Performing a material balance in combination with the elemental analysis and measurement of the product amounts permits the distinction of separate stages of the process.
Weight of the sample after removal of crystallization water is 97.39 mg, and it contained (mg), PVC—20.18, Ca(OH)2—52.18, Ca(NO3)2—16.68, and CaCO3—8.35. The weight change of the weight of starting substances and the solid reaction products are shown in Table 3.
At a stage I in the range of temperatures 225–330°C, reactions (2) and (5) consistently proceed Assuming that the whole quantity of the PVC reacts and all the produced hydrogen chloride is converted to calcium chloride, by summarizing the equations of reactions (2) and (5), we obtain Reducing of the weight of the sample at this stage, 5,81 mg well coincides with loss of the weight 5,72 mg calculated thermogravimetrically. Composition of the residue I (mg) is Ca(OH)2—40,23; CaCl2—17,93; ●C2H2—8,39; CaCO3—8,35; Ca(NO3)2—16,68.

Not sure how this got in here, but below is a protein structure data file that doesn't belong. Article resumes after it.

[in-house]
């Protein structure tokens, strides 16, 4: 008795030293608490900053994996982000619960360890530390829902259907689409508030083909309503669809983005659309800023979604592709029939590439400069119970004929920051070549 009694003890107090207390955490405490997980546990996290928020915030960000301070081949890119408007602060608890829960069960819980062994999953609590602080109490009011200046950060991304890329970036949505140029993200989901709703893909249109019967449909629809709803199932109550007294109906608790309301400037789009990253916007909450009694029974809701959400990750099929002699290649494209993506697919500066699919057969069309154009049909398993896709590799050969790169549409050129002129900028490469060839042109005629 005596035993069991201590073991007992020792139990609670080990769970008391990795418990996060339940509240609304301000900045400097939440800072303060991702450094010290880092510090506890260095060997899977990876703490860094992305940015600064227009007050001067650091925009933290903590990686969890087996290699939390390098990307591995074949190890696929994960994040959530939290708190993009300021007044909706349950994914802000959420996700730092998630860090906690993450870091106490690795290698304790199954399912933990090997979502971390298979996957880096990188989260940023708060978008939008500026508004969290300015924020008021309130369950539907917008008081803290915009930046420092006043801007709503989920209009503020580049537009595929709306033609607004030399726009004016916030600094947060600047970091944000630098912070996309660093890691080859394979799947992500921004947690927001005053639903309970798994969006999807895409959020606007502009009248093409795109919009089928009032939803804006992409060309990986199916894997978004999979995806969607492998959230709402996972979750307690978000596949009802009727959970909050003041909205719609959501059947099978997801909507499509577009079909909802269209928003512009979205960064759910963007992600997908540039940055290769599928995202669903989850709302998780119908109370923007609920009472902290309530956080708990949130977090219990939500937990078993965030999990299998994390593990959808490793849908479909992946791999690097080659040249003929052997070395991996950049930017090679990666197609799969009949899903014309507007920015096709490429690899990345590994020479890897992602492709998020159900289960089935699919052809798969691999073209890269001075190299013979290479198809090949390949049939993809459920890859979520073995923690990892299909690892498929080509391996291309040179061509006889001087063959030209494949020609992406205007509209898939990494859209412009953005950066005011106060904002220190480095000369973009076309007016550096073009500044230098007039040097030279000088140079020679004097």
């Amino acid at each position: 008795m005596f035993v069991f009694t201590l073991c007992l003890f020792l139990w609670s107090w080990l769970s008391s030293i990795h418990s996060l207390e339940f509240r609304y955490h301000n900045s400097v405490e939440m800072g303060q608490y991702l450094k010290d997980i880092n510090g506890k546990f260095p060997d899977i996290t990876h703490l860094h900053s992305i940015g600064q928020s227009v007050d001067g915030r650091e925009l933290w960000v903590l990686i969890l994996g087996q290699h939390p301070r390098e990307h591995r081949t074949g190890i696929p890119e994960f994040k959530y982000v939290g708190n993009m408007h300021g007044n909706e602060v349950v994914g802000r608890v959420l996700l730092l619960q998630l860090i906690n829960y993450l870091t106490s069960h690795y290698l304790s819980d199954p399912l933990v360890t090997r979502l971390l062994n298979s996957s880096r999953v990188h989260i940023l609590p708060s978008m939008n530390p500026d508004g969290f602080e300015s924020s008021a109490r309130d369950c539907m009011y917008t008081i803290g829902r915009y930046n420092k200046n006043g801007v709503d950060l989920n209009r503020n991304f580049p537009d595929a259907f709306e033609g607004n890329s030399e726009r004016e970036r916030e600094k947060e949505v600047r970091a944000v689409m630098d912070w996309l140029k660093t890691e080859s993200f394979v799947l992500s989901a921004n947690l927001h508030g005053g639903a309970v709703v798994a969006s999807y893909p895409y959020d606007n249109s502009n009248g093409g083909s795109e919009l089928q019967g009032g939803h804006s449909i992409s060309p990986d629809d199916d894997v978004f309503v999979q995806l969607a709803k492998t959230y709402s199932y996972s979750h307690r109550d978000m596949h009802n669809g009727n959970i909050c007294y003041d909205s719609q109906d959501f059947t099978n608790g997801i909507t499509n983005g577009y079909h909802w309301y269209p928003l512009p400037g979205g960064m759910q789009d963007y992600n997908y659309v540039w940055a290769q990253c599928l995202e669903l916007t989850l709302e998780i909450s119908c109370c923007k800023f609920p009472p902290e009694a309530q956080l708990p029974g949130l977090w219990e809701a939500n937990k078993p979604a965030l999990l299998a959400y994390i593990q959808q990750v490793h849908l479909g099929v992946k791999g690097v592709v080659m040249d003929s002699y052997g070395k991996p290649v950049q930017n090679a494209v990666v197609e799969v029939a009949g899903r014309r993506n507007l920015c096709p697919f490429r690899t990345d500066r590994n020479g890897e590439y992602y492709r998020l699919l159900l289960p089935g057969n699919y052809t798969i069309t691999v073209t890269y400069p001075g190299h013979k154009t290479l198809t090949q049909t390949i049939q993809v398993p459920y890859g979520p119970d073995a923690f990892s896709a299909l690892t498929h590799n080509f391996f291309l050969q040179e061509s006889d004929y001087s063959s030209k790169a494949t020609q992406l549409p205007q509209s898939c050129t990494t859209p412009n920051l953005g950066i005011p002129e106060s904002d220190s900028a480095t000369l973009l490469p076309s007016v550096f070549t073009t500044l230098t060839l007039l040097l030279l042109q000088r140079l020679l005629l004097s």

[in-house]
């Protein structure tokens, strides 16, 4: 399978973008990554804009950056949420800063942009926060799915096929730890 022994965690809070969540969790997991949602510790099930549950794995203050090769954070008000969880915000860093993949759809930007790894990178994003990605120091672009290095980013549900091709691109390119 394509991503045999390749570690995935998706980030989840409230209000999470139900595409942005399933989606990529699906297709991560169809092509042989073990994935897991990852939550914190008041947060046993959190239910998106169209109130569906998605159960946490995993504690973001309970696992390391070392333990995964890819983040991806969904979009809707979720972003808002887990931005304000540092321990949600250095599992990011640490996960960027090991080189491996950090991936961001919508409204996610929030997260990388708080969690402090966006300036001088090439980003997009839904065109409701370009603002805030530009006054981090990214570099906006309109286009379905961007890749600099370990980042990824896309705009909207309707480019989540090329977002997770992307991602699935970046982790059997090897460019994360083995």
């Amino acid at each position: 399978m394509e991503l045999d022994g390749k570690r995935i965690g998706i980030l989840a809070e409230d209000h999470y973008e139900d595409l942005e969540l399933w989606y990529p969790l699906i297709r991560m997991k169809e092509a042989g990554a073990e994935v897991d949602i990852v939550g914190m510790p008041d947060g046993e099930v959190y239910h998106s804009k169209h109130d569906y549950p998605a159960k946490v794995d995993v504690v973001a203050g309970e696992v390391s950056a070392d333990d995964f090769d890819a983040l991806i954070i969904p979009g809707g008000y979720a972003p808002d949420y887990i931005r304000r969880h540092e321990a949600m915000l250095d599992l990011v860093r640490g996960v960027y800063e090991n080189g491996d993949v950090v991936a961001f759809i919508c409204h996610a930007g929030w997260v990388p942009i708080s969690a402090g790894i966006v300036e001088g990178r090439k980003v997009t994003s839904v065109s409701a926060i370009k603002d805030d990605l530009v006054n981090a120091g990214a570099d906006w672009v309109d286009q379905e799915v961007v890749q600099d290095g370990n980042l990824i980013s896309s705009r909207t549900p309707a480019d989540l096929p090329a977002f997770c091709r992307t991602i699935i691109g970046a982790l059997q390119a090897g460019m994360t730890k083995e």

At a stage II in the range of 330–400°C, reactions (7) and (8) consistently proceed Summarizing (7), (8), we obtain The weight loss of the sample at stage II, 6,50 mg, coincided with the value of 5,98 mg determined thermogravimetrically. Composition of the residue II was (mg) Ca(OH)2—32,71; CaCl2—17,93; ●C2H2—5,75; CaCO3—28,69. According to the elemental analysis, the residue contained 9,38 wt% of carbon and 0,77 wt% of hydrogen. Theoretically the content of C and H in the residue should be 10,22 and 1,55 wt%, respectively. The difference between the measured and theoretica values indicates that partial decomposition of Ca(OH)2 and partial oxidation of ●C2H2 have occurred.